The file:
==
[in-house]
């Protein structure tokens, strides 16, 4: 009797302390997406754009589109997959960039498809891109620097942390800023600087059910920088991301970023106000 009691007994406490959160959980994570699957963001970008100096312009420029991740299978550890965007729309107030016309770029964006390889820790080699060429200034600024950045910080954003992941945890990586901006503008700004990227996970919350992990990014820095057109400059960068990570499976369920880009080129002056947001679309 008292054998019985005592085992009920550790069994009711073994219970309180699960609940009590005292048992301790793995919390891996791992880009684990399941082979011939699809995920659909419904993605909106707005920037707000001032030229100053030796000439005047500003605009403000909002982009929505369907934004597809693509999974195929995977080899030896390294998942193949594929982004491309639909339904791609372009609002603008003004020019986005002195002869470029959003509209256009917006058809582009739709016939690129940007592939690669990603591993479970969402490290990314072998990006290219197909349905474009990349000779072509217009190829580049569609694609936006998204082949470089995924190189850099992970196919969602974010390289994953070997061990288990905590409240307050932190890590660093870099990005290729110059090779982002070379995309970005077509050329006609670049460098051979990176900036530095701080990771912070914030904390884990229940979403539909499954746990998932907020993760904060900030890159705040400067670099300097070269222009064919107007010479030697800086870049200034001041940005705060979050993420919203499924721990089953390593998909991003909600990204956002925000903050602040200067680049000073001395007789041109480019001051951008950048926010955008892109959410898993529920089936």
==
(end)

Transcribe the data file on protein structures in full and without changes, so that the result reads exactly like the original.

[in-house]
């Protein structure tokens, strides 16, 4: 009797302390997406754009589109997959960039498809891109620097942390800023600087059910920088991301970023106000 009691007994406490959160959980994570699957963001970008100096312009420029991740299978550890965007729309107030016309770029964006390889820790080699060429200034600024950045910080954003992941945890990586901006503008700004990227996970919350992990990014820095057109400059960068990570499976369920880009080129002056947001679309 008292054998019985005592085992009920550790069994009711073994219970309180699960609940009590005292048992301790793995919390891996791992880009684990399941082979011939699809995920659909419904993605909106707005920037707000001032030229100053030796000439005047500003605009403000909002982009929505369907934004597809693509999974195929995977080899030896390294998942193949594929982004491309639909339904791609372009609002603008003004020019986005002195002869470029959003509209256009917006058809582009739709016939690129940007592939690669990603591993479970969402490290990314072998990006290219197909349905474009990349000779072509217009190829580049569609694609936006998204082949470089995924190189850099992970196919969602974010390289994953070997061990288990905590409240307050932190890590660093870099990005290729110059090779982002070379995309970005077509050329006609670049460098051979990176900036530095701080990771912070914030904390884990229940979403539909499954746990998932907020993760904060900030890159705040400067670099300097070269222009064919107007010479030697800086870049200034001041940005705060979050993420919203499924721990089953390593998909991003909600990204956002925000903050602040200067680049000073001395007789041109480019001051951008950048926010955008892109959410898993529920089936």